India: Exclusion of overseas dividend from indirect transfer provisions
International Tax Review is part of the Delinian Group, Delinian Limited, 4 Bouverie Street, London, EC4Y 8AX, Registered in England & Wales, Company number 00954730
Copyright © Delinian Limited and its affiliated companies 2023

Accessibility | Terms of Use | Privacy Policy | Modern Slavery Statement

India: Exclusion of overseas dividend from indirect transfer provisions



Rajendra Nayak

Aastha Jain

Under the Indian Tax Law (ITL), income arising from any asset in India or from transfer of a capital asset situated in India would be taxable in India. In 2012, the ITL was retroactively amended to introduce provisions for the taxation of indirect transfer (IDT provisions) under which it was clarified that an asset or a capital asset being any share in a foreign company shall be deemed to be situated in India, if such shares derive their value substantially from the assets located in India. Accordingly, transfer of such deemed asset was taxable in India. The legislative intent of such provision was to tax gains having an economic nexus with India, irrespective of the mode of realisation of such gains. Apprehensions were raised by various stakeholders on the overreaching scope of deeming fiction under the IDT provisions, which deems the shares of a foreign company to be situated in India. Concern was raised that the provisions would result in taxation in India of dividend income declared by such foreign company outside India. This was perceived as an unintended consequence of the IDT provisions.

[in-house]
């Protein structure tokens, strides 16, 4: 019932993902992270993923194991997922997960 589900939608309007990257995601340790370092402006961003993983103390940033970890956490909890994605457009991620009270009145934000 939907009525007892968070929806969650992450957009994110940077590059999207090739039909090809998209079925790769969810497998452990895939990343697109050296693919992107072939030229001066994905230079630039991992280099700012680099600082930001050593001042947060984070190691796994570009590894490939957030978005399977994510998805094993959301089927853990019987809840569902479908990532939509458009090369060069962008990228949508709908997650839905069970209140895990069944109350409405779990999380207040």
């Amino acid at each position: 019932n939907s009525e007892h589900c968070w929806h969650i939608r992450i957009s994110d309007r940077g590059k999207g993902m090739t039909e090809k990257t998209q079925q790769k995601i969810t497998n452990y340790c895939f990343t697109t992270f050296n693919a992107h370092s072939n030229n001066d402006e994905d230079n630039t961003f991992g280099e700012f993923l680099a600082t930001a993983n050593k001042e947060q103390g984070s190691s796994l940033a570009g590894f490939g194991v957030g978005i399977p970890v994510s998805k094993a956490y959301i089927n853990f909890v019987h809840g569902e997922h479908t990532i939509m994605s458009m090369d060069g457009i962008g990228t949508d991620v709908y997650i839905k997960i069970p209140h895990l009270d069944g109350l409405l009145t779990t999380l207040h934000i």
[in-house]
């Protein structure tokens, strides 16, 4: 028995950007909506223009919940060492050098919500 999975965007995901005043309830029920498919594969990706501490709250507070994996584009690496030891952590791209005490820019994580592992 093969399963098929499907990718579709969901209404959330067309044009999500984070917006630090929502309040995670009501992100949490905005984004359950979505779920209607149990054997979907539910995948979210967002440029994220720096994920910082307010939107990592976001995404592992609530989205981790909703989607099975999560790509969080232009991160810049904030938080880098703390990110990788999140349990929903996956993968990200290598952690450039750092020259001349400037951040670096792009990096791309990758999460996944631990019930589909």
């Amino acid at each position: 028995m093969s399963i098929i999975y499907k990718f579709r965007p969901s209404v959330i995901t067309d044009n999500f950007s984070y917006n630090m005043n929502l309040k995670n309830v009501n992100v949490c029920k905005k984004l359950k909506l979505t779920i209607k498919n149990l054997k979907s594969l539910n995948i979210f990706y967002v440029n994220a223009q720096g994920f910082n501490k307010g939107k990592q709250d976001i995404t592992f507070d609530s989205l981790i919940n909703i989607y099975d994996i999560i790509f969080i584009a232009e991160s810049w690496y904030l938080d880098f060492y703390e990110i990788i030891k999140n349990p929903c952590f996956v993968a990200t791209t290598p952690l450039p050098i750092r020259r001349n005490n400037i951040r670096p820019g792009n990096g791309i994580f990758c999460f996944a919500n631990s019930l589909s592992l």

The Central Board of Direct Taxes (CBDT), the apex administrative body for taxation in India, recently issued a circular (Circular 4 of 2015) to clarify that:

  • the IDT provisions would trigger tax for the transaction which has the effect of transferring, directly or indirectly, the underlying assets located in India, as income accruing or arising in India; and

  • declaration of dividend by a foreign company outside India does not have an effect of transfer of any underlying asset located in India. Accordingly, such dividend paid by foreign company would not be taxable in India by virtue of the IDT provisions of the ITL.

This clarification from the CBDT addresses the concern which had arisen on account of the wide scope of the IDT provisions. This is also in line with the intent of the present Indian Government to provide certainty and stability in India's tax regime.

Rajendra Nayak ( and Aastha Jain (

Ernst & Young

Tel: +91 80 6727 5275


more across site & bottom lb ros

More from across our site

Yusuf Akhmadi of Indonesia’s Directorate General of Taxation reports on the country’s latest domestic and cross-border initiatives to clamp down on tax evasion
The new rate is a blow to Samsung, while two law firms have made significant tax hires into their respective Washington DC offices
Rema Serafi, KPMG’s first-ever female vice chair for tax, talks about breaking the mould in an exclusive interview with ITR
The metal multinational’s victory, in a case worth $12 million, continues the trend of companies coming out on top against India’s revenue department
Guy Bud and Matthew Greene from litigation firm Stewarts review a dispute on tiered partnerships, which raises questions on corporation tax and partnership law
The stagnating pay and tax bonuses cap follow slashed payouts for the deals team and business consolidation in the last month
A greater UN role has been secured after disagreements between developed and developing countries over the OECD’s influence in global tax reform
The US-based firm picks up investment fund specialist Ceinwen Rees, while Ireland nearly doubles its corporation tax receipts in three years
The order comes amid controversy over another of David Collard’s companies’ tax and TP affairs
NASSCOM, which represents over 3,000 Indian companies, has argued for the removal of the segmentation rule